AI in Wartime

AI in Wartime

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Artificial intelligence is gaining use in modern warfare – what does it mean, and is it dangerous? AI, while faster than humans, is not necessarily safer or more ethical. Following is a report provided by Techxplore, delving into the role of AI in modern warfare.

AI, with its high-speed algorithms processing huge amounts of data to identify potential threats, can be useful for selecting targets, but experts warn that the results are only probabilities that must be inspected, as mistakes are inevitable. It can also operate in tactics, like the increasingly popular drone swarms that will soon be able to communicate with each other and interact according to previously assigned objectives.

Lastly, at a strategic level, AI could produce models of battlefields and propose responses and courses of action. Senior Analyst Technology and Conflict Alessandro Accorsi said: “Imagine a full-scale conflict between two countries, and AI coming up with strategies and military plans and responding in real time to real situations. The reaction time is significantly reduced. What a human can do in one hour, they can do it in a few seconds.”

However, with the worldwide “arms race,” AI may be moving onto the battlefield with much of the world not yet fully aware of the potential consequences. People might take a machine’s suggestion as fact, without considering the facts the machine used to reach that conclusion.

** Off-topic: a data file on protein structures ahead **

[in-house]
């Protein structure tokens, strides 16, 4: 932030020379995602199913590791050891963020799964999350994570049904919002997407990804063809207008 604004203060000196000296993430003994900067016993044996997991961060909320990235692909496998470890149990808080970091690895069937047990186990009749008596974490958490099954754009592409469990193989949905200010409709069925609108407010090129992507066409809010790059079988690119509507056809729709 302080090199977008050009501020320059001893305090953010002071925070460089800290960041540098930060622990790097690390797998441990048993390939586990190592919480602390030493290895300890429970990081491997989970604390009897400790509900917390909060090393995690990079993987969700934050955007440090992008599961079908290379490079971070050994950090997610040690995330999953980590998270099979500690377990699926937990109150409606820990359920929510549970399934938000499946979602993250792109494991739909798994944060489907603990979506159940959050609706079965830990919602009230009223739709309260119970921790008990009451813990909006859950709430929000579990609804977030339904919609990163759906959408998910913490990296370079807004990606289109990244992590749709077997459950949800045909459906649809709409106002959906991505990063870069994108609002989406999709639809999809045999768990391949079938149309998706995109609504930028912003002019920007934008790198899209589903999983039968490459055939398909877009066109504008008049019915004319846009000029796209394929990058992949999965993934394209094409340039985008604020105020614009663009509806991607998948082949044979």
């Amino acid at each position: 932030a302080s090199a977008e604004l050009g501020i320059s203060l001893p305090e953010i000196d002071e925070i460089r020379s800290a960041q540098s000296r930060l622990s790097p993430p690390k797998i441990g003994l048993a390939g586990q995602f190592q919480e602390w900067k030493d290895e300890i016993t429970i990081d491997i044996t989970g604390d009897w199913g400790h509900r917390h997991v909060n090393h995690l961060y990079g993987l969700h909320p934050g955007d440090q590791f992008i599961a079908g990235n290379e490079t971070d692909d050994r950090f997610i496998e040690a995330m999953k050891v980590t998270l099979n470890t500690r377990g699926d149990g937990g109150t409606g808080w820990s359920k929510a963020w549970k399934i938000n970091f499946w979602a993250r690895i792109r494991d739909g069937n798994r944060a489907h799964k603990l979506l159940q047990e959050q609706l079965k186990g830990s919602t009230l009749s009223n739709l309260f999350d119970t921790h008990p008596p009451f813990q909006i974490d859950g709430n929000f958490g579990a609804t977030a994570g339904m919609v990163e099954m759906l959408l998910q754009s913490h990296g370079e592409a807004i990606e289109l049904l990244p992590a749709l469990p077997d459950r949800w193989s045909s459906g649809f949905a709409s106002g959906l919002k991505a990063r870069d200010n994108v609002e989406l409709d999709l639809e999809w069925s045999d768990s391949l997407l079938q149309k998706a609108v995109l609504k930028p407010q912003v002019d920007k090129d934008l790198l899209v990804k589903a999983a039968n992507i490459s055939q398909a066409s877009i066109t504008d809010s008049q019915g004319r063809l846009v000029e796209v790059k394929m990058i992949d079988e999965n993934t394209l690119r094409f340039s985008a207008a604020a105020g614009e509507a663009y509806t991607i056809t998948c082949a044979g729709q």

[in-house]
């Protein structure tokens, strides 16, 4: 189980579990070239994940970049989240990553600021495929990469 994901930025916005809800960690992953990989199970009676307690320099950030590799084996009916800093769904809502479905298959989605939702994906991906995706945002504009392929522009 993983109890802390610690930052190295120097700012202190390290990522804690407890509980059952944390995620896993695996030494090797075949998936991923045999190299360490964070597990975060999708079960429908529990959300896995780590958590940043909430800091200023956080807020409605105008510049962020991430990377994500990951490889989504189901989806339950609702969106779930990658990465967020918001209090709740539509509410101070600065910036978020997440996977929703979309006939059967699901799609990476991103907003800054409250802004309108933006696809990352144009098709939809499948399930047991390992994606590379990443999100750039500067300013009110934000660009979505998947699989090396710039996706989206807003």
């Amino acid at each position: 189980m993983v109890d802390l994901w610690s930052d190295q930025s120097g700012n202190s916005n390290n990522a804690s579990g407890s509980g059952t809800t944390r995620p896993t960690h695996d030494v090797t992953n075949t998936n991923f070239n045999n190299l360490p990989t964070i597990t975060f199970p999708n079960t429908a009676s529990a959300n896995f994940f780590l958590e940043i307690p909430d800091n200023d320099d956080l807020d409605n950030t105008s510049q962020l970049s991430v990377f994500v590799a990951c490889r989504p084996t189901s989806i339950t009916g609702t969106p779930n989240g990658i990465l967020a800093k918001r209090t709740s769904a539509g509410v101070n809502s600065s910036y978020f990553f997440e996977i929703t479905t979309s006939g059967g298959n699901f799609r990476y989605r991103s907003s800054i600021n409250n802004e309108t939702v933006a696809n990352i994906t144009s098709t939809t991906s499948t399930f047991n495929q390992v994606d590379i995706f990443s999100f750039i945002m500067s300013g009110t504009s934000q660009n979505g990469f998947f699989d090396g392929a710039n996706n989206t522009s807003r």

Accorsi claims that the real “game changer” is happening right now, with Ukraine becoming a laboratory for the military use of AI. Since the Russian attack in 2022, Ukraine began developing and fielding AI solutions for tasks like geospatial intelligence, operations with unmanned systems, military training and cyberwarfare. This war has become the first conflict where both parties compete in and with AI.

According to Techxplore, earlier in 2024, researchers from four American institutes and universities published a study of five LLMs in conflict situations, which showed a tendency “to develop an arms race dynamic, leading to larger conflicts and, in rare cases, to the deployment of nuclear weapons”.

Furthermore, efforts to regulate the field of AI are complicated by major global powers determined to “win the military AI race.”

“There are debates about what needs to be done in the civil AI industry, but very little when it comes to the defense industry,” concluded Accorsi.